Dispensing Errors

Dispensing errors can arise from the use of inappropriate or inaccurate equipment. Measuring cylinders are suitable for making up reagents, but are not accurate enough for the dilution of sample solutions. For the latter, a pipette and graduated (volumetric) flask are used. The accuracy of these may be checked by weighing the dispensed or contained amount of water. Flasks are calibrated on manufacture at 20°C. If a 1-l borosilicate glass measuring flask is used at 15°C, the contraction of the glass wall increases the volume by 0.05 ml, thus a correction of -0.05 ml is required. The water has itself contracted by 0.84 ml, so an additional correction of +0.84 ml should be added, making the total correction +0.79 ml, or +0.079%. Although this is an acceptable error, when combined with other sources of error, the maximum possible error can be surprisingly high. Thus each source of error should be minimized as far as is practicable. Volumetric glassware is available in Class A and Class B qualities. A Class A 10-ml bulb (one-mark) pipette has a tolerance of ±0.020 ml, and a Class B ±0.040 ml. Class B is adequate for routine agricultural chemical analysis.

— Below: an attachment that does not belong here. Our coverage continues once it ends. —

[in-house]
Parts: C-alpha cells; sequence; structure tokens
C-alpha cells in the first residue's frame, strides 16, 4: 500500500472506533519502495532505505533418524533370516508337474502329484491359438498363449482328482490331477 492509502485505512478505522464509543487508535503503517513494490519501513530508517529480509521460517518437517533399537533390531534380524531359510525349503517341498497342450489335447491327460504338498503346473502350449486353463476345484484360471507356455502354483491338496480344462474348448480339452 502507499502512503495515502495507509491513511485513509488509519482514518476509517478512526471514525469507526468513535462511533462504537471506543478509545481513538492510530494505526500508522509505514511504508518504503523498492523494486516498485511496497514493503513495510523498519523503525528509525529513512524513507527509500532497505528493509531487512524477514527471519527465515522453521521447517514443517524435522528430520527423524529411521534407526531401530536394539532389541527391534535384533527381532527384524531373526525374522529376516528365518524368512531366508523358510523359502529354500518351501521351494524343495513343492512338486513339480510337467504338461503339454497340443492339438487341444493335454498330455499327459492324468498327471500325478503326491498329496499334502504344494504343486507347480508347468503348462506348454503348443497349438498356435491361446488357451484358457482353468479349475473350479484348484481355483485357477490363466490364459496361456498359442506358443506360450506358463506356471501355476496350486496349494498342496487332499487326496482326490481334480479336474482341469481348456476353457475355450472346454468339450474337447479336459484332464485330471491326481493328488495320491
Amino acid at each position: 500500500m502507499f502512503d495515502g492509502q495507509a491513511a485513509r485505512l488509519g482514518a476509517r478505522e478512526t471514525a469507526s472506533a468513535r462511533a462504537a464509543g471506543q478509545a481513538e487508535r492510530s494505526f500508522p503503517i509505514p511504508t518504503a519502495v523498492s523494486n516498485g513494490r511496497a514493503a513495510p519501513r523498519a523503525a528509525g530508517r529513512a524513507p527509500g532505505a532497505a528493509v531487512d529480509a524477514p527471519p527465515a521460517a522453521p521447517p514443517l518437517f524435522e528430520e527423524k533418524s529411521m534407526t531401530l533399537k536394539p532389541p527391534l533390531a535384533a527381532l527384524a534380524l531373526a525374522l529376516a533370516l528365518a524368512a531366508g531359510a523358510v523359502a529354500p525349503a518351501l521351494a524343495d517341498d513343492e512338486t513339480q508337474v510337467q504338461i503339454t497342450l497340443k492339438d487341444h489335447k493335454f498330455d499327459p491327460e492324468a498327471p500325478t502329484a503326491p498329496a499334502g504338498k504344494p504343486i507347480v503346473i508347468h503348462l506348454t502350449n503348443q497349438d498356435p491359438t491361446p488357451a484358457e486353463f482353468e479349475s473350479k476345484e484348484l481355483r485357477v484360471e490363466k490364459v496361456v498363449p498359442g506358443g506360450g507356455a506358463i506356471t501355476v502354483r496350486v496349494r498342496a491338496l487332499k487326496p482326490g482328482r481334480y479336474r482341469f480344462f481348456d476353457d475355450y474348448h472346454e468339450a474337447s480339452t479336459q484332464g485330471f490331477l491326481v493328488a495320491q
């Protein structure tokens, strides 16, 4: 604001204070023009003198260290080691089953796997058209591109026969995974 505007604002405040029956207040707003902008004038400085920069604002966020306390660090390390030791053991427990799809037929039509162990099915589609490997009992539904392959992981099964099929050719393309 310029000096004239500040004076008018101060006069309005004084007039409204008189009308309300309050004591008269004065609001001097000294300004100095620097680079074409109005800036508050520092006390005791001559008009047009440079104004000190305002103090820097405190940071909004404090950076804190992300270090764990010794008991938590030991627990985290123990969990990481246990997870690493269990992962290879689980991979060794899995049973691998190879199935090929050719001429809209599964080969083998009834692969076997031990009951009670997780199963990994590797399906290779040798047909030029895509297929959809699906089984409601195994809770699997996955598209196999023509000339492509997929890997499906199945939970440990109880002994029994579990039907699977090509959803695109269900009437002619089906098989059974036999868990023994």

Bulb, or transfer pipettes, are usually made to deliver a stated volume of liquid under standard conditions of temperature and with a draining time of 15 s while the tip is in contact with the wall of the receiving vessel. Previously, the tip should be touched against the wall of the container from which the liquid has been aspirated in order to allow any adhering droplet to drain away. A pipette filler should be used to avoid the danger of liquid entering the mouth when the unsafe mouth suction technique is used. Graduated pipettes with straight sides may deliver a volume from zero at the top to any graduation line, or from a graduation line to zero at the jet tip. Some are blow-out pipettes which require the last drop to be blown out from the tip, and these are indicated by a white or etched ring near the top of the pipette. Normal bulb pipettes should never be blown out to try and save time. Bulb pipettes are graduated to BS1583 and graduated pipettes to BS700 and ISO835, and most are colour coded. The latter are divided into types as given in Table 3.1.

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